Wednesday, November 15, 2017

Ryan Bundy's opening statement: 'We don't pay rent for something we own'

By Maxine Bernstein

Ryan Bundy, leaning his left arm on a courtroom podium, told jurors Wednesday that his remark to do "whatever it takes'' wasn't a threat but a statement of his determination to protect his family's rights as the government prepared to round up his father's cattle. "We own the grazing rights. We own the water rights on that area, and we don't pay rent for something we own,'' he said in an hourlong opening statement as the federal trial continued in the April 2014 armed standoff near his father's ranch. Ryan Bundy, freshly released from jail to a halfway house after nearly two years in custody, began by displaying a photo of his wife and eight children, then asked the jurors to transport themselves from the congestion and noise of Las Vegas to the much quieter desert where his life began. "I want to take you out into the hills and see the beauty of our land, the beautiful sunsets ... the setting moon, the bush. The desert is a harsh place sometimes. Picture yourself on a horse. ... Place yourself there,'' he said. "Feel the freedom.'' He said the government won't be able to prove his family meant to harm the government. Instead, he said, they were standing up for their rights. "There was no conspiracy to impede, to injure, to harm,'' said Bundy, who is representing himself. "No, we're just trying to protect our life, our liberty, the rights we do own, our livelihood, our heritage.'' He characterized the government as abusing its power and called those who came from across the country to support his family "heroes'' for saving their lives. Bundy said his family was skeptical of the U.S. Bureau of Land Management and believed its true intent was to manage his father out of business. He noted that the bureau had successfully rounded up about 400 head of cattle, so he questioned how he, his father, brothers and co-defendants could be accused of preventing the impoundment. By early April, he said federal snipers trained rifles on him and the Bundy ranch and officers harassed members of his family, including brothers David and Ammon and an aunt. He pledged to continue to "do whatever it takes'' to protect his rights, urged jurors to "stand up for freedom'' and invited them to visit his family's ranch when the trial is done. "I love this land,'' he said. "I am a free man and I intend to stay so.''...more 

And from Ryan Bundy tells Las Vegas jury: ‘I am an innocent man’

Ryan Bundy invoked personal freedom and constitutional rights, God and religion, state history and his family’s deep roots in the desert landscape Wednesday as he proclaimed his innocence to a federal jury in Las Vegas. The defendant, who is acting as his own attorney, is facing criminal charges with his father, Southern Nevada rancher Cliven Bundy; brother Ammon; and a Montana militia man.  They are accused of conspiring in an armed standoff against federal agents. “My family and I have been charged with some pretty grievous things, and I want to tell you these are not true,” Ryan Bundy said during his opening statement. “I am an innocent man. My father is an innocent man. My brothers are innocent men. And all of those who came to support us are innocent.” During more than an hour of Ryan Bundy’s remarks, a picture of him with his wife and their eight young children was frozen on a projection screen on a wall of the courtroom. The defendant came to court dressed in a black suit, white shirt, and black-and-brown tie. Ryan Payne, a leader of a militia dubbed Operation Mutual Aid and a Cliven Bundy bodyguard during the standoff, sat several feet away, next to his federal public defenders, wearing a black button-down shirt with the words “We the people” emblazoned on the back in white letters. Cliven and Ammon Bundy wore red jail jumpsuits. Three of the defendants remain in custody without bail, while Ryan Bundy has been released to a federal halfway house...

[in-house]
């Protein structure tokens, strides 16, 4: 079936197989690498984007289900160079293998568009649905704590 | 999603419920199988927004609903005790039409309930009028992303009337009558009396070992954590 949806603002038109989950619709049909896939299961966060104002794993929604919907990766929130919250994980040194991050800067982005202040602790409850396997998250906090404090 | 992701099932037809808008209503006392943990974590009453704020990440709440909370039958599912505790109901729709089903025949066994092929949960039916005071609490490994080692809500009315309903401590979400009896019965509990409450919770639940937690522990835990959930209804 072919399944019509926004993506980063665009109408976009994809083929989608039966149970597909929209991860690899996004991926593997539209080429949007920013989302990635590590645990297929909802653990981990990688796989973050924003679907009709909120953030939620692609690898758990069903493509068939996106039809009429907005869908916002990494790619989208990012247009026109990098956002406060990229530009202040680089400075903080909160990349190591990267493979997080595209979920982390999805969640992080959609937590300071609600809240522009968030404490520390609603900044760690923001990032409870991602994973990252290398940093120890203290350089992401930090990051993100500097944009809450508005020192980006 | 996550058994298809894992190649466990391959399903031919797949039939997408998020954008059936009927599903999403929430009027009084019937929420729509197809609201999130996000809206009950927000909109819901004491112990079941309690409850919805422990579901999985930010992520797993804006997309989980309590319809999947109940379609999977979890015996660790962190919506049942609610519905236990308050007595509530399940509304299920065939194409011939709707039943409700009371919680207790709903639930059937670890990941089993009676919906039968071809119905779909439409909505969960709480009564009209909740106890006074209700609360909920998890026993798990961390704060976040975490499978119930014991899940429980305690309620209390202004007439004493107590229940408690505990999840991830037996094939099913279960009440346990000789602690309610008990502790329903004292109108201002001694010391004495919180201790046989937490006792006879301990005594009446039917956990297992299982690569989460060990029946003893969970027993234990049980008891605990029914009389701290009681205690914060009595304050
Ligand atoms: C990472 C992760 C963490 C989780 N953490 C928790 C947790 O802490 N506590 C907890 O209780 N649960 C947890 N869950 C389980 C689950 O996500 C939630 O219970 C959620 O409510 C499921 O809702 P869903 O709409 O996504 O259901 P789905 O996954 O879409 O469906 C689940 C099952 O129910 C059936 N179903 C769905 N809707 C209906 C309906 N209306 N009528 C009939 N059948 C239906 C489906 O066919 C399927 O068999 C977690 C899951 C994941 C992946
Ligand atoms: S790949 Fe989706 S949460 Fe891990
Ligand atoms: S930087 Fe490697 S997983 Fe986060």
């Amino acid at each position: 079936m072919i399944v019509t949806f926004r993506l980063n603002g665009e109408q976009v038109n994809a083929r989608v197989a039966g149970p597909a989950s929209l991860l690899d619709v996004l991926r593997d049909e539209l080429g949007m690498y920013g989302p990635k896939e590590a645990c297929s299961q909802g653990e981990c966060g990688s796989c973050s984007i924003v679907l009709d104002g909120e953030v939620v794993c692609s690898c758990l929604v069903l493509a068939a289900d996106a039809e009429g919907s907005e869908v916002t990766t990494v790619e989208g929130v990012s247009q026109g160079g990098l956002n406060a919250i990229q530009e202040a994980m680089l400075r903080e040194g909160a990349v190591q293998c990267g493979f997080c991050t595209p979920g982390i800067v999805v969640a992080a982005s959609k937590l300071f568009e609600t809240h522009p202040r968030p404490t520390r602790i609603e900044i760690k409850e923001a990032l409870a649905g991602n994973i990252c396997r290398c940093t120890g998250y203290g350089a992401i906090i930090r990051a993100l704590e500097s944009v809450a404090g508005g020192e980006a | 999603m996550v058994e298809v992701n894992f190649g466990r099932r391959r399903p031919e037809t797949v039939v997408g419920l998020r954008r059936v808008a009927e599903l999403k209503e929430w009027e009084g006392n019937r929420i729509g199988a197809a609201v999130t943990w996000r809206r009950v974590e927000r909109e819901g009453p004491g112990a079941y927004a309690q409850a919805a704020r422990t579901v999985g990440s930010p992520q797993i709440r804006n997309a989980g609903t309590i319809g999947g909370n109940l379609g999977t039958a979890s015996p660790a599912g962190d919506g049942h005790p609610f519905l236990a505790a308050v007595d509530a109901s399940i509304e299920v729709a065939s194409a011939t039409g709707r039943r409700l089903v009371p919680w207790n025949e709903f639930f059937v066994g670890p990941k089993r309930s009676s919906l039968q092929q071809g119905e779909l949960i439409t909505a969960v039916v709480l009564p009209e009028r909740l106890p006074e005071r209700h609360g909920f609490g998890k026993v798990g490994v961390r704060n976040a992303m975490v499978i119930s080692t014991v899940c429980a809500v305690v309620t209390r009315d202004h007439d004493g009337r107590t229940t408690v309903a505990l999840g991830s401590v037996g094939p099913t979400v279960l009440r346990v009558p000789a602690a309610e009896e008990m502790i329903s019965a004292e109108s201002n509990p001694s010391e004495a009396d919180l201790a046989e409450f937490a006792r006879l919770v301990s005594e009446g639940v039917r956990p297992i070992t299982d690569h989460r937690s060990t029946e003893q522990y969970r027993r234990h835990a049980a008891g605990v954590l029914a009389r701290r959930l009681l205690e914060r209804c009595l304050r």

And from Let out of jail after nearly two years, Ryan Bundy arrives to court in style

Ryan Bundy, released to a halfway house on the eve of the Nevada standoff trial, stepped from a white limousine Tuesday outside the Lloyd D. George U.S. Courthouse in Las Vegas, dressed in a black suit and wearing a white cowboy hat. He shook the hands of supporters gathered outside the courthouse, participated in a prayer circle in the courthouse corridor and then sat in the public gallery of the seventh-floor courtroom to watch a lesser player in the April 2014 confrontation plead guilty. After a first day of opening statements Tuesday, U.S. District Judge Gloria M. Navarro said Ryan Bundy could be allowed to leave the halfway house soon for an approved home, but must remain on home detention with GPS monitoring. He's only allowed to leave to attend court, church or meet with defense lawyers in his case. His limousine ride to court was provided by friends, but his wife said she didn't know who arranged or paid for it. Ryan Bundy said it was the first time he ever rode in a limo. Ryan Bundy had walked out of custody and the federal courthouse about 5:30 p.m. on Monday after spending a year and nearly 10 months in custody. "This incarceration I hated every day. Every day I hated it, yet I'm very thankful for it because I've grown so much,'' he told family and supporters who greeted him. "I've grown closer to my father in heaven. I've learned a lot about the law. I've learned a lot about the people who are incarcerated, and most of them are not what you think. I've seen the atrocities by the government upon many many people and I'm appalled by it.''

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